Brics economies not crashing: Economist
The Brics economies are not going to crash but are facing another difficult year, Standard Bank economist Jeremy Stevens said on Wednesday.
“The Brics had a challenging 2013 and will have a challenging 2014,” he said speaking via video link from Beijing, China. “The situation is not dire… (but) there is a lot of work on the table for the leadership.”
Brics is an association of five major emerging economies: Brazil, Russia, India, China and South Africa. The biggest threat for Brics was coming from within because of China’s slow down.
Since 2008 gross domestic product growth had been the key focus for Chinese policy makers. However balance sheet scrutiny had not been done carefully, said Stevens.
Last year there was surging corporate debt in China. “As long as they (companies) are running and operating, they can continue to borrow.”
Cash flow was diminishing and it was unlikely that the debt was still serviceable, he said. “We are looking at a new China.” Growth in China was expected to slip from 7.6% last year to 7.1% this year.
Last year we estimated that Brics-Africa trade amounted to just less than US 350 billion.
Stevens said despite this it would be crazy for anyone to write off Brics, especially China and Brazil. The Brics contribution to global output had increased from 15 percent in 2009 to 20% last year and was well on track to account for 25% by 2019.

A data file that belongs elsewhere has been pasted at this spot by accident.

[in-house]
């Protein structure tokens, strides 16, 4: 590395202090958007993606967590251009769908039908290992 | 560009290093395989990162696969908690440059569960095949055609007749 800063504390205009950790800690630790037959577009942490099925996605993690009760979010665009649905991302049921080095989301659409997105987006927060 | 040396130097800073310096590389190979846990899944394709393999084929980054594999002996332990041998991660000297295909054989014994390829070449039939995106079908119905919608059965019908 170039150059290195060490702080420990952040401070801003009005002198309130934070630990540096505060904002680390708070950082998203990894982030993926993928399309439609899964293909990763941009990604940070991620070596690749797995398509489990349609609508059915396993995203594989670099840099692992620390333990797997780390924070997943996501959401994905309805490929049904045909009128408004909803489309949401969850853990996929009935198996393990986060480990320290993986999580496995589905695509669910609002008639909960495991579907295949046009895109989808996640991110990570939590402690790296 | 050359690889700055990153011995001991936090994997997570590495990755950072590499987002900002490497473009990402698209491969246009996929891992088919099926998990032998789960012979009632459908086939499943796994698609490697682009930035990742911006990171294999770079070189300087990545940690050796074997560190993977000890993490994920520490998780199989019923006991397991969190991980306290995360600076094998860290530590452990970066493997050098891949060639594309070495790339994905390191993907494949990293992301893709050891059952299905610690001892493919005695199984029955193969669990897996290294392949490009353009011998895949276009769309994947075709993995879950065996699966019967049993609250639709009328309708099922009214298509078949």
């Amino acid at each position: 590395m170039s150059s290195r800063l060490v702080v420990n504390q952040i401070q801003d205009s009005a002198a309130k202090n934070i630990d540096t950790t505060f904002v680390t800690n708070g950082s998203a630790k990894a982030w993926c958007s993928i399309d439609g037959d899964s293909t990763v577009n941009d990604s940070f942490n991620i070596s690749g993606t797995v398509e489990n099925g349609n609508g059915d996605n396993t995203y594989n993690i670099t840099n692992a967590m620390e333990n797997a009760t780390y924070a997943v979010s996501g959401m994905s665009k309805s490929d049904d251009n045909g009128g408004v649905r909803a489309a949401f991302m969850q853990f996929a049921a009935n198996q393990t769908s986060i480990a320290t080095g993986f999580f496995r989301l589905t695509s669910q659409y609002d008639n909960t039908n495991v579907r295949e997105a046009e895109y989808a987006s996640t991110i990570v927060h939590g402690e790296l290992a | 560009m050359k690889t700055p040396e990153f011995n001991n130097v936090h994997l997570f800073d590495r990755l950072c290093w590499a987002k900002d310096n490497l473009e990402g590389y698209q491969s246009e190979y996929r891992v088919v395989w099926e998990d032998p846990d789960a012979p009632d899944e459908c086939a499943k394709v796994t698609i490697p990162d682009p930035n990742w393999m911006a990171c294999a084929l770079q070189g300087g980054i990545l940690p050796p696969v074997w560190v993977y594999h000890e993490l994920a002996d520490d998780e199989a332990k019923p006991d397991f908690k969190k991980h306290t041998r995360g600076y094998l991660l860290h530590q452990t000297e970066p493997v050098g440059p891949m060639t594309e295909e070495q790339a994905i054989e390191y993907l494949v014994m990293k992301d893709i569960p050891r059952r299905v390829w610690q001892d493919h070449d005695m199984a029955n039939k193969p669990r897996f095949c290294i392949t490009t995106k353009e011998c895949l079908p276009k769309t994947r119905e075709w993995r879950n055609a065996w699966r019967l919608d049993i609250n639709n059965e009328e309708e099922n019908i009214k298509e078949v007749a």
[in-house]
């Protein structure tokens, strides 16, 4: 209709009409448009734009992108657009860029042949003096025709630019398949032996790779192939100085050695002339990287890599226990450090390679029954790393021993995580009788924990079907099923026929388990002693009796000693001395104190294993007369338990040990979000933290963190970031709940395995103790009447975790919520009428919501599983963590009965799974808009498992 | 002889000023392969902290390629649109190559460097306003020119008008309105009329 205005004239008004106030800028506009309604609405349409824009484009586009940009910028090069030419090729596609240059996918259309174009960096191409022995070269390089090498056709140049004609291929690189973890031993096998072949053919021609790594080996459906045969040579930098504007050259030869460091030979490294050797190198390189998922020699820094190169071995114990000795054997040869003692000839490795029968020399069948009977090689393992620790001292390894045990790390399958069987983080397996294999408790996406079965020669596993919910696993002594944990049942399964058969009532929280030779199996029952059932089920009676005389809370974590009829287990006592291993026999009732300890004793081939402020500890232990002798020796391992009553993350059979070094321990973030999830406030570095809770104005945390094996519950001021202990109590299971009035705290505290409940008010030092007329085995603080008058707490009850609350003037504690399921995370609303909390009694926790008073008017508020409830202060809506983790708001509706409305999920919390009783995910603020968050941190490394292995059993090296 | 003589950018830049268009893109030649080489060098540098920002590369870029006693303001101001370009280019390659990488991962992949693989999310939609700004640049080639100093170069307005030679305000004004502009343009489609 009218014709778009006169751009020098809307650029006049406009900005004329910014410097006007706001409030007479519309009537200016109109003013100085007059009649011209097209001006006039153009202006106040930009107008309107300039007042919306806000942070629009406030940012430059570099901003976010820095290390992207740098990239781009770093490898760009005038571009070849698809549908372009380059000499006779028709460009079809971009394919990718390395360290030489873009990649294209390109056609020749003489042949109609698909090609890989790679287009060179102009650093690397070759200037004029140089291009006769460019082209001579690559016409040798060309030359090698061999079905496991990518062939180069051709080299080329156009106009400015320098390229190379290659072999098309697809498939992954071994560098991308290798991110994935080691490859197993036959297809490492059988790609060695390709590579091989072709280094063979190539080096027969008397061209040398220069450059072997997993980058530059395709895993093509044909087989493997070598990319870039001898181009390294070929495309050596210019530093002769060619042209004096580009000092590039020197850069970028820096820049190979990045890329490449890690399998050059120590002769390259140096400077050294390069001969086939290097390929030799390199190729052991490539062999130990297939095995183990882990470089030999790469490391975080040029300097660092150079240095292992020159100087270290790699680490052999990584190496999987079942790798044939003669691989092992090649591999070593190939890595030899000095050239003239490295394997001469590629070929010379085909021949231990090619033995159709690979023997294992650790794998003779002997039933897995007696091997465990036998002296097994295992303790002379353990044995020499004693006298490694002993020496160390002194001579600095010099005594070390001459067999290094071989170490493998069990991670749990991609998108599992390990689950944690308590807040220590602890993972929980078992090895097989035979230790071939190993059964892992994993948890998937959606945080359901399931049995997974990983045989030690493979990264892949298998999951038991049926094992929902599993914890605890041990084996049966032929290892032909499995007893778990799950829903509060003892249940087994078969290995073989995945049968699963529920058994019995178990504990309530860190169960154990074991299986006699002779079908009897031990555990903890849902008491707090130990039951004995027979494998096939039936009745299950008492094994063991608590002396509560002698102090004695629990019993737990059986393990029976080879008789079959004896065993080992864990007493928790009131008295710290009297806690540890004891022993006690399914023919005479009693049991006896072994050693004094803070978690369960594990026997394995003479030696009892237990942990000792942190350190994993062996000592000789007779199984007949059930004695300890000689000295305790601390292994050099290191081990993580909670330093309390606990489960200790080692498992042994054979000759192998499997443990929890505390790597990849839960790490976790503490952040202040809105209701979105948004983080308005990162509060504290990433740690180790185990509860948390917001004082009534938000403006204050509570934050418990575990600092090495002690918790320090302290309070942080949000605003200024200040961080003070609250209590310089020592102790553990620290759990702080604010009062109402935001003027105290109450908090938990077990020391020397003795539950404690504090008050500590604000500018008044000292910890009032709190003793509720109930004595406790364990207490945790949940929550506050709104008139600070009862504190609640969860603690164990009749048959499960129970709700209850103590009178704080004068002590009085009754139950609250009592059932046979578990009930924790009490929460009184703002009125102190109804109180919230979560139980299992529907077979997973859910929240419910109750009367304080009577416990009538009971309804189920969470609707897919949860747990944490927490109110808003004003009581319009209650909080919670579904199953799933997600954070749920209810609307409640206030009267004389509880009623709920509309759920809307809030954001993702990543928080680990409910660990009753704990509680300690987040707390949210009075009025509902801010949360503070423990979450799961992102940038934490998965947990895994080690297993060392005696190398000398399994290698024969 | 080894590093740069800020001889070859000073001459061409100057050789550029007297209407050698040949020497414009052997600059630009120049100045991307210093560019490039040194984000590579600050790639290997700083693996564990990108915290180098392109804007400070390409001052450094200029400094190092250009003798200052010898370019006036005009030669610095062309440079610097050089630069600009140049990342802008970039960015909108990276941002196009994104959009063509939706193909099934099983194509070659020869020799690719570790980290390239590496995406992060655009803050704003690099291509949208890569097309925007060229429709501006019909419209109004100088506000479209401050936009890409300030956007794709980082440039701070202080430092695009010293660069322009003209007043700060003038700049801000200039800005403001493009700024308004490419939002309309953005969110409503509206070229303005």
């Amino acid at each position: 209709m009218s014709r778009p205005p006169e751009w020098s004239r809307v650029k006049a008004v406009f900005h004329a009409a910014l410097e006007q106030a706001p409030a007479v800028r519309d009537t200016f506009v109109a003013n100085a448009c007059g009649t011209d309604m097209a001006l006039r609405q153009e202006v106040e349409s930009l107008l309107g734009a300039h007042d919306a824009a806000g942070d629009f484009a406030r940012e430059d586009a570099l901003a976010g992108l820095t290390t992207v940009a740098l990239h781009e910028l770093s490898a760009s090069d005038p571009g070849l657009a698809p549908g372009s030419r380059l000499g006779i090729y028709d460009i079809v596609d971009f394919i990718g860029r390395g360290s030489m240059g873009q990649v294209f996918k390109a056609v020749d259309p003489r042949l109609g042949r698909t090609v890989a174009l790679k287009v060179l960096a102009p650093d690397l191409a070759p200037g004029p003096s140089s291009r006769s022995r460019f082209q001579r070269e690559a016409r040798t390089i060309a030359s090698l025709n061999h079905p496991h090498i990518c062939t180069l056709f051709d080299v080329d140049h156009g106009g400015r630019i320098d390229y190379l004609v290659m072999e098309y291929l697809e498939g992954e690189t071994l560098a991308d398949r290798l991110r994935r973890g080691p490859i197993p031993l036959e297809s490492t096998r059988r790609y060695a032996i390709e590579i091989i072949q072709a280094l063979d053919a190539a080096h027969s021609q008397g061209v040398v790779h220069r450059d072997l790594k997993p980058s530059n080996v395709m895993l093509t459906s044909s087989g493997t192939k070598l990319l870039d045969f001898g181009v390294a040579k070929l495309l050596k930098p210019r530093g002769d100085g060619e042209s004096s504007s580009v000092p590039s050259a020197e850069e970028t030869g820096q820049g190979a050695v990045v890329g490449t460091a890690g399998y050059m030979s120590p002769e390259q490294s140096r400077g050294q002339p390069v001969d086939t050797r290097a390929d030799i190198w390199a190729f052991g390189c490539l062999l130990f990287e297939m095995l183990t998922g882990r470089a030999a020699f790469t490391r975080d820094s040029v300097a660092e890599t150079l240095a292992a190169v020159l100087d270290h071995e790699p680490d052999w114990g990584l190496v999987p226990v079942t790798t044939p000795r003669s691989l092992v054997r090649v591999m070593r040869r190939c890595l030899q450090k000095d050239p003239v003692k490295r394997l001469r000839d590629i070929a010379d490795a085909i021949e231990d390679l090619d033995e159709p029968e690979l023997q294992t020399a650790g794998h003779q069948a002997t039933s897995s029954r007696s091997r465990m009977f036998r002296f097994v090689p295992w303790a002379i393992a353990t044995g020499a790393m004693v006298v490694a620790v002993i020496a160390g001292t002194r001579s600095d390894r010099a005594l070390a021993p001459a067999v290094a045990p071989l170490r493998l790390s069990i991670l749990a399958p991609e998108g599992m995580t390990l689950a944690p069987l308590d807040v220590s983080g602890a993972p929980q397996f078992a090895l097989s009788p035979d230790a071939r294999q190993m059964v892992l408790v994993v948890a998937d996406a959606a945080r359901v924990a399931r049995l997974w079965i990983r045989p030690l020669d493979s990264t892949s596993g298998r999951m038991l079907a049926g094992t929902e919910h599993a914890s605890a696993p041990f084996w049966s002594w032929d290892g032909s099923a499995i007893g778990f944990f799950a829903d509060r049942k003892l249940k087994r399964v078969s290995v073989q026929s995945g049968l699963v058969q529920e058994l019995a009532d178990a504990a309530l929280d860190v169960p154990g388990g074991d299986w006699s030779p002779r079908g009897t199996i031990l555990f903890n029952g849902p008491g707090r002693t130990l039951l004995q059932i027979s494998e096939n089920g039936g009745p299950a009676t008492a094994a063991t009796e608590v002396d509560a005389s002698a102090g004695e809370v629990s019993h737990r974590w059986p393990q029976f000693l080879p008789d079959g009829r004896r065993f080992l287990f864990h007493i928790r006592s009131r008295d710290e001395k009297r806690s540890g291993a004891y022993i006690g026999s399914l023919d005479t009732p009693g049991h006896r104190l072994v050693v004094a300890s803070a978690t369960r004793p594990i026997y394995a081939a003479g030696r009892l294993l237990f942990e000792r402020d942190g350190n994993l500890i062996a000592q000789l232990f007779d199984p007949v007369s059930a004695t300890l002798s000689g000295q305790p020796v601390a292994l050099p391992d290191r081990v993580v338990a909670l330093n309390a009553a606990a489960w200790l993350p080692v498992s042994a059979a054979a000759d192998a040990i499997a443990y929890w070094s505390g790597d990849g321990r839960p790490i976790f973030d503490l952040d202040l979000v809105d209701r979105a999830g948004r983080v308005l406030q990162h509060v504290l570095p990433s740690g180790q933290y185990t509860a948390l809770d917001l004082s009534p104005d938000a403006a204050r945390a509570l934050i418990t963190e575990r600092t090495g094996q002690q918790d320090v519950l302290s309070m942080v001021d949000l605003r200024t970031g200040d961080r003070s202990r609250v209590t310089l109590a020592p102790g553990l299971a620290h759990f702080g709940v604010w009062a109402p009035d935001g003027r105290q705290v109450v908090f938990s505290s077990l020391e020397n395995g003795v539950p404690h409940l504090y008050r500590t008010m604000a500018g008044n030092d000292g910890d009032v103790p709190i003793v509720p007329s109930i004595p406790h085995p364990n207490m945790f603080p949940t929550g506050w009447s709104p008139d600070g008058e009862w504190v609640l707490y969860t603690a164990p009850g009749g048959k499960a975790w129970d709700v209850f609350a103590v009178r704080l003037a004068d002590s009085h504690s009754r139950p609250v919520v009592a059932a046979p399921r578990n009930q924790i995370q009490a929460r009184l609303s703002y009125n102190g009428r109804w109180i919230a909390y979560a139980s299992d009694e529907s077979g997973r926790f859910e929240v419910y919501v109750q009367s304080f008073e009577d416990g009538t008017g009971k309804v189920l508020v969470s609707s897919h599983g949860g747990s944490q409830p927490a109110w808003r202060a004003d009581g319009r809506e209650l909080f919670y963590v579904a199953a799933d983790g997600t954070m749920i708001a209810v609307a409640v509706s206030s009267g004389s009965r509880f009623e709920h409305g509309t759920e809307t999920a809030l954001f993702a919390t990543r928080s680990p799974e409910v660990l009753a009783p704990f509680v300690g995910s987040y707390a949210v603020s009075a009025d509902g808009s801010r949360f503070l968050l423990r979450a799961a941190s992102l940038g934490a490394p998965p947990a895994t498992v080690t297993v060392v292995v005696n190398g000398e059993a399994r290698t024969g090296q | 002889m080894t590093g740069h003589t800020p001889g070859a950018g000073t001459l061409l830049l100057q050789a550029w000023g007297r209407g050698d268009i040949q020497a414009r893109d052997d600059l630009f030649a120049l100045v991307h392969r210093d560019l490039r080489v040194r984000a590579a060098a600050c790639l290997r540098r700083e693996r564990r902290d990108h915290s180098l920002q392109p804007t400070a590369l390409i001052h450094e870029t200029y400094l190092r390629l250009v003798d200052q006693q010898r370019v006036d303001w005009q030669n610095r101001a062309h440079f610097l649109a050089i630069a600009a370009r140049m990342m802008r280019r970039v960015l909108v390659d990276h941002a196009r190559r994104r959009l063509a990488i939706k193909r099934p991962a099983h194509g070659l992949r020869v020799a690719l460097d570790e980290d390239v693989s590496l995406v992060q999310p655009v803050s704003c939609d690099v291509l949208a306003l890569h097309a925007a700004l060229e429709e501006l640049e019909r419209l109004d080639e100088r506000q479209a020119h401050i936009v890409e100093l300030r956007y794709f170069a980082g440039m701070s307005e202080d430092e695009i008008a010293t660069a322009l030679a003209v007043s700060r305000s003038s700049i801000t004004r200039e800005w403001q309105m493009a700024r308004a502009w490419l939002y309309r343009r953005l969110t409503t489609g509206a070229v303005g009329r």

“All the changes that we expect in the pipeline over the next three to five years put the Brics on a much firmer footing,” he said.
Political economist Simon Freemantle said that despite this, trade between Brics and Africa continued to grow though at a softer rate than before.
“Last year we estimated that Brics-Africa trade amounted to just less than US 350 billion. This is a significant amount for Africa in relation to its other trading blocs,” he said.
This was up five percent from 2012. The growth was far slower but it was still growing, said Freemantle. Since the 2008 financial crisis the Brics output increased dramatically and now accounted for 20% of global output.
At the same time the Brics-Africa trade had lifted 70 percent in the last five years, which amounted to US140bn dollars. “So there has been US140bn dollars of new trade between Africa and Brics since 2008,” he said.
“China still accounts for the bulk of Brics-Africa trade.”
China’s share of the Brics-Africa trade last year was 61%, India 21%, Brazil eight percent, South Africa seven percent and Russia three percent.